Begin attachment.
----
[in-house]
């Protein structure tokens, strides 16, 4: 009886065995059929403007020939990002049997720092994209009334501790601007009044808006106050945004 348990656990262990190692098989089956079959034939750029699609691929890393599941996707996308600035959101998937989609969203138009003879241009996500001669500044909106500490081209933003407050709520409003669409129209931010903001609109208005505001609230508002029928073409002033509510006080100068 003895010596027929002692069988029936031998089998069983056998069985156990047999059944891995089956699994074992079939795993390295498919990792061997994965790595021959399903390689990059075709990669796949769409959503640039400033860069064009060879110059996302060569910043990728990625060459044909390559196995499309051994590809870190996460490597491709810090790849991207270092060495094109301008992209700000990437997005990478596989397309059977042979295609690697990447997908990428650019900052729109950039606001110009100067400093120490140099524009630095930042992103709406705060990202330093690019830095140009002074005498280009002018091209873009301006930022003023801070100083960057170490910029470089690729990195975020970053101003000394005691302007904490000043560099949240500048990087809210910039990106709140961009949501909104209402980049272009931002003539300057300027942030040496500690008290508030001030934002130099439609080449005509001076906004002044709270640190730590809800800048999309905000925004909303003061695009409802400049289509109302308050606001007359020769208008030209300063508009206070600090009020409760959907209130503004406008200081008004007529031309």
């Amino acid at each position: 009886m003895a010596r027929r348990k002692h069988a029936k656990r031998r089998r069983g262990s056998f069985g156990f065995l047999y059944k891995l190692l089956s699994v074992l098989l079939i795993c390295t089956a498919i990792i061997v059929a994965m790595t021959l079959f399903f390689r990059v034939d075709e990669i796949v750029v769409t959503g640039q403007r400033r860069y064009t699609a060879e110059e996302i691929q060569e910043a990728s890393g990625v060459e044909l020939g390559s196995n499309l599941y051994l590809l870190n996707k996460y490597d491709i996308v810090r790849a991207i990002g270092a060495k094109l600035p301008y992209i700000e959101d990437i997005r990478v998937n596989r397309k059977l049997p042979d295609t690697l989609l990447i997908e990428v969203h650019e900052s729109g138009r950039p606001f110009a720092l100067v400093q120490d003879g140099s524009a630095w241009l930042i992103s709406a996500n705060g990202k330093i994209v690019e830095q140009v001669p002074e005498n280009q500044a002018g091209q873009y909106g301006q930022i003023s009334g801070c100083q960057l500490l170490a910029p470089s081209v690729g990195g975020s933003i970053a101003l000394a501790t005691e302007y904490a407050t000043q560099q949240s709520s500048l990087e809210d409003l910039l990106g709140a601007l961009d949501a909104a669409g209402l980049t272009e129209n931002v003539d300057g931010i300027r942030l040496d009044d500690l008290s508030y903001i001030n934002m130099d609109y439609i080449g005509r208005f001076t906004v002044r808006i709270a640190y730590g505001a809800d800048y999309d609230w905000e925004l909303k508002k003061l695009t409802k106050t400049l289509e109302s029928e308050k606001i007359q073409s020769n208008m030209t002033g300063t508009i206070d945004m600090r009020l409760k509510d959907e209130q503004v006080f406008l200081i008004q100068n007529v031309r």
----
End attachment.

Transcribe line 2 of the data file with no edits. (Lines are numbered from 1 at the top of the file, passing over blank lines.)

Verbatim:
């Protein structure tokens, strides 16, 4: 009886065995059929403007020939990002049997720092994209009334501790601007009044808006106050945004 348990656990262990190692098989089956079959034939750029699609691929890393599941996707996308600035959101998937989609969203138009003879241009996500001669500044909106500490081209933003407050709520409003669409129209931010903001609109208005505001609230508002029928073409002033509510006080100068 003895010596027929002692069988029936031998089998069983056998069985156990047999059944891995089956699994074992079939795993390295498919990792061997994965790595021959399903390689990059075709990669796949769409959503640039400033860069064009060879110059996302060569910043990728990625060459044909390559196995499309051994590809870190996460490597491709810090790849991207270092060495094109301008992209700000990437997005990478596989397309059977042979295609690697990447997908990428650019900052729109950039606001110009100067400093120490140099524009630095930042992103709406705060990202330093690019830095140009002074005498280009002018091209873009301006930022003023801070100083960057170490910029470089690729990195975020970053101003000394005691302007904490000043560099949240500048990087809210910039990106709140961009949501909104209402980049272009931002003539300057300027942030040496500690008290508030001030934002130099439609080449005509001076906004002044709270640190730590809800800048999309905000925004909303003061695009409802400049289509109302308050606001007359020769208008030209300063508009206070600090009020409760959907209130503004406008200081008004007529031309």